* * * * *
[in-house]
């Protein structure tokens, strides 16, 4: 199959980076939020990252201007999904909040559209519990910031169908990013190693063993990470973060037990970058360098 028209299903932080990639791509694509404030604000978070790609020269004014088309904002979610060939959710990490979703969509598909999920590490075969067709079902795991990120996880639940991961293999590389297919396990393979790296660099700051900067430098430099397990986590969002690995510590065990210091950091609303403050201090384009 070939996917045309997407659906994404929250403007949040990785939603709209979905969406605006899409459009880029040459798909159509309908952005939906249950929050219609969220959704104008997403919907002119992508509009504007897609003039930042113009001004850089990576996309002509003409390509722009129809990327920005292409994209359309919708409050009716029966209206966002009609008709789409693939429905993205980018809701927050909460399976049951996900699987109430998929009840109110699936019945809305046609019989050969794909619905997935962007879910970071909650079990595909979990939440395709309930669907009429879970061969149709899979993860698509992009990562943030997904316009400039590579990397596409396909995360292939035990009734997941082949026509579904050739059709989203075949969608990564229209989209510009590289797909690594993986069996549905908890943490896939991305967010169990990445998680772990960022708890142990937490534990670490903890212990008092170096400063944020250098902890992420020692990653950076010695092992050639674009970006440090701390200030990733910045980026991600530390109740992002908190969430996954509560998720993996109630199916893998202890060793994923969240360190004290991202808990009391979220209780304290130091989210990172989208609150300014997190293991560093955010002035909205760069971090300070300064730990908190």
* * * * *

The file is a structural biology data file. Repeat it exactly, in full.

[in-house]
């Protein structure tokens, strides 16, 4: 199959980076939020990252201007999904909040559209519990910031169908990013190693063993990470973060037990970058360098 028209299903932080990639791509694509404030604000978070790609020269004014088309904002979610060939959710990490979703969509598909999920590490075969067709079902795991990120996880639940991961293999590389297919396990393979790296660099700051900067430098430099397990986590969002690995510590065990210091950091609303403050201090384009 070939996917045309997407659906994404929250403007949040990785939603709209979905969406605006899409459009880029040459798909159509309908952005939906249950929050219609969220959704104008997403919907002119992508509009504007897609003039930042113009001004850089990576996309002509003409390509722009129809990327920005292409994209359309919708409050009716029966209206966002009609008709789409693939429905993205980018809701927050909460399976049951996900699987109430998929009840109110699936019945809305046609019989050969794909619905997935962007879910970071909650079990595909979990939440395709309930669907009429879970061969149709899979993860698509992009990562943030997904316009400039590579990397596409396909995360292939035990009734997941082949026509579904050739059709989203075949969608990564229209989209510009590289797909690594993986069996549905908890943490896939991305967010169990990445998680772990960022708890142990937490534990670490903890212990008092170096400063944020250098902890992420020692990653950076010695092992050639674009970006440090701390200030990733910045980026991600530390109740992002908190969430996954509560998720993996109630199916893998202890060793994923969240360190004290991202808990009391979220209780304290130091989210990172989208609150300014997190293991560093955010002035909205760069971090300070300064730990908190």